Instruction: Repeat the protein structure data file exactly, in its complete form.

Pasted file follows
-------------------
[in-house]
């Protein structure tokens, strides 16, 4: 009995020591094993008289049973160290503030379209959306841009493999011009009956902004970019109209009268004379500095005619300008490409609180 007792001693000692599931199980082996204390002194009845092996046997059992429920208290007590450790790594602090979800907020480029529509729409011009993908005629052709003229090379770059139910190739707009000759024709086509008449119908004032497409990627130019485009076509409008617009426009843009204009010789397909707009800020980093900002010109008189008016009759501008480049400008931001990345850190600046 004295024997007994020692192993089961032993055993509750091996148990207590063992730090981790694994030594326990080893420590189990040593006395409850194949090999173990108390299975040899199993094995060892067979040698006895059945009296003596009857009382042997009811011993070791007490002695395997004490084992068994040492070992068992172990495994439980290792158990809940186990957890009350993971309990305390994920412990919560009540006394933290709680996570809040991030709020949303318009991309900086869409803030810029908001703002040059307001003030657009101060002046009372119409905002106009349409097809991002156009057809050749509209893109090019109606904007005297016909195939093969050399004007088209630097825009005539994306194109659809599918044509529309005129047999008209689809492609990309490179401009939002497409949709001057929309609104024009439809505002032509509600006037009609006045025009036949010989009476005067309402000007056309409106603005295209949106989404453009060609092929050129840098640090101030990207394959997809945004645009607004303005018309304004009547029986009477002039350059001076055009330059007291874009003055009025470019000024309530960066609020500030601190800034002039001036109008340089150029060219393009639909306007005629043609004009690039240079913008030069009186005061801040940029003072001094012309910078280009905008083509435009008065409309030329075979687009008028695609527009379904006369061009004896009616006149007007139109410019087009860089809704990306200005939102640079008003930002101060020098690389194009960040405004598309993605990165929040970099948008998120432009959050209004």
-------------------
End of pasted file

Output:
[in-house]
């Protein structure tokens, strides 16, 4: 009995020591094993008289049973160290503030379209959306841009493999011009009956902004970019109209009268004379500095005619300008490409609180 007792001693000692599931199980082996204390002194009845092996046997059992429920208290007590450790790594602090979800907020480029529509729409011009993908005629052709003229090379770059139910190739707009000759024709086509008449119908004032497409990627130019485009076509409008617009426009843009204009010789397909707009800020980093900002010109008189008016009759501008480049400008931001990345850190600046 004295024997007994020692192993089961032993055993509750091996148990207590063992730090981790694994030594326990080893420590189990040593006395409850194949090999173990108390299975040899199993094995060892067979040698006895059945009296003596009857009382042997009811011993070791007490002695395997004490084992068994040492070992068992172990495994439980290792158990809940186990957890009350993971309990305390994920412990919560009540006394933290709680996570809040991030709020949303318009991309900086869409803030810029908001703002040059307001003030657009101060002046009372119409905002106009349409097809991002156009057809050749509209893109090019109606904007005297016909195939093969050399004007088209630097825009005539994306194109659809599918044509529309005129047999008209689809492609990309490179401009939002497409949709001057929309609104024009439809505002032509509600006037009609006045025009036949010989009476005067309402000007056309409106603005295209949106989404453009060609092929050129840098640090101030990207394959997809945004645009607004303005018309304004009547029986009477002039350059001076055009330059007291874009003055009025470019000024309530960066609020500030601190800034002039001036109008340089150029060219393009639909306007005629043609004009690039240079913008030069009186005061801040940029003072001094012309910078280009905008083509435009008065409309030329075979687009008028695609527009379904006369061009004896009616006149007007139109410019087009860089809704990306200005939102640079008003930002101060020098690389194009960040405004598309993605990165929040970099948008998120432009959050209004």